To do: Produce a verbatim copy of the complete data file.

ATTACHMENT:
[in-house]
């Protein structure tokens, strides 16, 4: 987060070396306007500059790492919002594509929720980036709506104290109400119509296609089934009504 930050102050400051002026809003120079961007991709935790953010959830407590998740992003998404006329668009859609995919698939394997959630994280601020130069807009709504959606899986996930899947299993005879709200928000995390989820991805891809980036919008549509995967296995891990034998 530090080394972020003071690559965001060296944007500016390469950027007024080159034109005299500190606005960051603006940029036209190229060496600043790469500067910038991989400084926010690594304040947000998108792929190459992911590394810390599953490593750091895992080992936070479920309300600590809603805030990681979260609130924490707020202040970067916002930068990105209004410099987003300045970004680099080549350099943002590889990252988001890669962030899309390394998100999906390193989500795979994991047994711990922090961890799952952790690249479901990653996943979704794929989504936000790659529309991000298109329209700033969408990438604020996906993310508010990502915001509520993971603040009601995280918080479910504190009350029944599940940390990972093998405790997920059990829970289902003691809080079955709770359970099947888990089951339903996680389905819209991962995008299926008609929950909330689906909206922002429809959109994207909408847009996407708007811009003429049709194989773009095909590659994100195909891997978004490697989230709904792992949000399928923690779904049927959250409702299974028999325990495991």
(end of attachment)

[in-house]
């Protein structure tokens, strides 16, 4: 987060070396306007500059790492919002594509929720980036709506104290109400119509296609089934009504 930050102050400051002026809003120079961007991709935790953010959830407590998740992003998404006329668009859609995919698939394997959630994280601020130069807009709504959606899986996930899947299993005879709200928000995390989820991805891809980036919008549509995967296995891990034998 530090080394972020003071690559965001060296944007500016390469950027007024080159034109005299500190606005960051603006940029036209190229060496600043790469500067910038991989400084926010690594304040947000998108792929190459992911590394810390599953490593750091895992080992936070479920309300600590809603805030990681979260609130924490707020202040970067916002930068990105209004410099987003300045970004680099080549350099943002590889990252988001890669962030899309390394998100999906390193989500795979994991047994711990922090961890799952952790690249479901990653996943979704794929989504936000790659529309991000298109329209700033969408990438604020996906993310508010990502915001509520993971603040009601995280918080479910504190009350029944599940940390990972093998405790997920059990829970289902003691809080079955709770359970099947888990089951339903996680389905819209991962995008299926008609929950909330689906909206922002429809959109994207909408847009996407708007811009003429049709194989773009095909590659994100195909891997978004490697989230709904792992949000399928923690779904049927959250409702299974028999325990495991």